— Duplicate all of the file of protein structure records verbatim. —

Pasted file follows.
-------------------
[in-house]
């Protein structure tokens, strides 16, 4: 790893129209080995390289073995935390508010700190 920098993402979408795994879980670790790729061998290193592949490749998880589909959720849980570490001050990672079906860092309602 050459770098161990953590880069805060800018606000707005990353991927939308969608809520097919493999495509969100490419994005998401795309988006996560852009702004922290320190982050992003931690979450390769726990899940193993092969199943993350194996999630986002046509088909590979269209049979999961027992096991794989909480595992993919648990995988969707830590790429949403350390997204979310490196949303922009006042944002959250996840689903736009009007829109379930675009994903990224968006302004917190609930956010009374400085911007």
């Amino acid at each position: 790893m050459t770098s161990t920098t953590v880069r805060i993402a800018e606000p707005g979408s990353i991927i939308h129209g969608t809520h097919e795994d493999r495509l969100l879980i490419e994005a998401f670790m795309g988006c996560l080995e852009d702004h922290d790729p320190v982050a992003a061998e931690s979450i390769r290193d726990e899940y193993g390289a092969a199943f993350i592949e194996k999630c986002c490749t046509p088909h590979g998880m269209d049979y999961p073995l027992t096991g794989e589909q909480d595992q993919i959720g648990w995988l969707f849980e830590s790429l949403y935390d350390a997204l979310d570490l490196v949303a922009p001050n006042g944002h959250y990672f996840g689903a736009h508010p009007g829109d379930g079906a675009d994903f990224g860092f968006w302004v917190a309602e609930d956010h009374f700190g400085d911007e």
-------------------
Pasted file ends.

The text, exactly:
[in-house]
């Protein structure tokens, strides 16, 4: 790893129209080995390289073995935390508010700190 920098993402979408795994879980670790790729061998290193592949490749998880589909959720849980570490001050990672079906860092309602 050459770098161990953590880069805060800018606000707005990353991927939308969608809520097919493999495509969100490419994005998401795309988006996560852009702004922290320190982050992003931690979450390769726990899940193993092969199943993350194996999630986002046509088909590979269209049979999961027992096991794989909480595992993919648990995988969707830590790429949403350390997204979310490196949303922009006042944002959250996840689903736009009007829109379930675009994903990224968006302004917190609930956010009374400085911007």
């Amino acid at each position: 790893m050459t770098s161990t920098t953590v880069r805060i993402a800018e606000p707005g979408s990353i991927i939308h129209g969608t809520h097919e795994d493999r495509l969100l879980i490419e994005a998401f670790m795309g988006c996560l080995e852009d702004h922290d790729p320190v982050a992003a061998e931690s979450i390769r290193d726990e899940y193993g390289a092969a199943f993350i592949e194996k999630c986002c490749t046509p088909h590979g998880m269209d049979y999961p073995l027992t096991g794989e589909q909480d595992q993919i959720g648990w995988l969707f849980e830590s790429l949403y935390d350390a997204l979310d570490l490196v949303a922009p001050n006042g944002h959250y990672f996840g689903a736009h508010p009007g829109d379930g079906a675009d994903f990224g860092f968006w302004v917190a309602e609930d956010h009374f700190g400085d911007e």